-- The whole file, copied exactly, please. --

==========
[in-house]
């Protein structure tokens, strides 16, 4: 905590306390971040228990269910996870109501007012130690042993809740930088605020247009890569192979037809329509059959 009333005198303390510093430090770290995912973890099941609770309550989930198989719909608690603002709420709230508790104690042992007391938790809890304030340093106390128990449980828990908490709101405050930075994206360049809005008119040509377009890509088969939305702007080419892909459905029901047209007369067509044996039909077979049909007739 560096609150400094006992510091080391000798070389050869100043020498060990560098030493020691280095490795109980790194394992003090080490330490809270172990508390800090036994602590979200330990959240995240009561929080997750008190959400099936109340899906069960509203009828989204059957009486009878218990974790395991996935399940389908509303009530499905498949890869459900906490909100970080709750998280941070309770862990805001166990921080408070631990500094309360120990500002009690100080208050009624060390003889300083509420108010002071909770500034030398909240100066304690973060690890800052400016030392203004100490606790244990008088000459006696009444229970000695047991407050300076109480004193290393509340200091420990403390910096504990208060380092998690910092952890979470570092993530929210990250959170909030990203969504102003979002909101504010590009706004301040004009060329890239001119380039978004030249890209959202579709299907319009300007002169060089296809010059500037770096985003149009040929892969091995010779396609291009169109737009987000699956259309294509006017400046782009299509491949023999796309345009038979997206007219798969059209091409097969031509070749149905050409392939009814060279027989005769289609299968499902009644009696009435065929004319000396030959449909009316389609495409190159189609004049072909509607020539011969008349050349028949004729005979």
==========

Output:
[in-house]
């Protein structure tokens, strides 16, 4: 905590306390971040228990269910996870109501007012130690042993809740930088605020247009890569192979037809329509059959 009333005198303390510093430090770290995912973890099941609770309550989930198989719909608690603002709420709230508790104690042992007391938790809890304030340093106390128990449980828990908490709101405050930075994206360049809005008119040509377009890509088969939305702007080419892909459905029901047209007369067509044996039909077979049909007739 560096609150400094006992510091080391000798070389050869100043020498060990560098030493020691280095490795109980790194394992003090080490330490809270172990508390800090036994602590979200330990959240995240009561929080997750008190959400099936109340899906069960509203009828989204059957009486009878218990974790395991996935399940389908509303009530499905498949890869459900906490909100970080709750998280941070309770862990805001166990921080408070631990500094309360120990500002009690100080208050009624060390003889300083509420108010002071909770500034030398909240100066304690973060690890800052400016030392203004100490606790244990008088000459006696009444229970000695047991407050300076109480004193290393509340200091420990403390910096504990208060380092998690910092952890979470570092993530929210990250959170909030990203969504102003979002909101504010590009706004301040004009060329890239001119380039978004030249890209959202579709299907319009300007002169060089296809010059500037770096985003149009040929892969091995010779396609291009169109737009987000699956259309294509006017400046782009299509491949023999796309345009038979997206007219798969059209091409097969031509070749149905050409392939009814060279027989005769289609299968499902009644009696009435065929004319000396030959449909009316389609495409190159189609004049072909509607020539011969008349050349028949004729005979």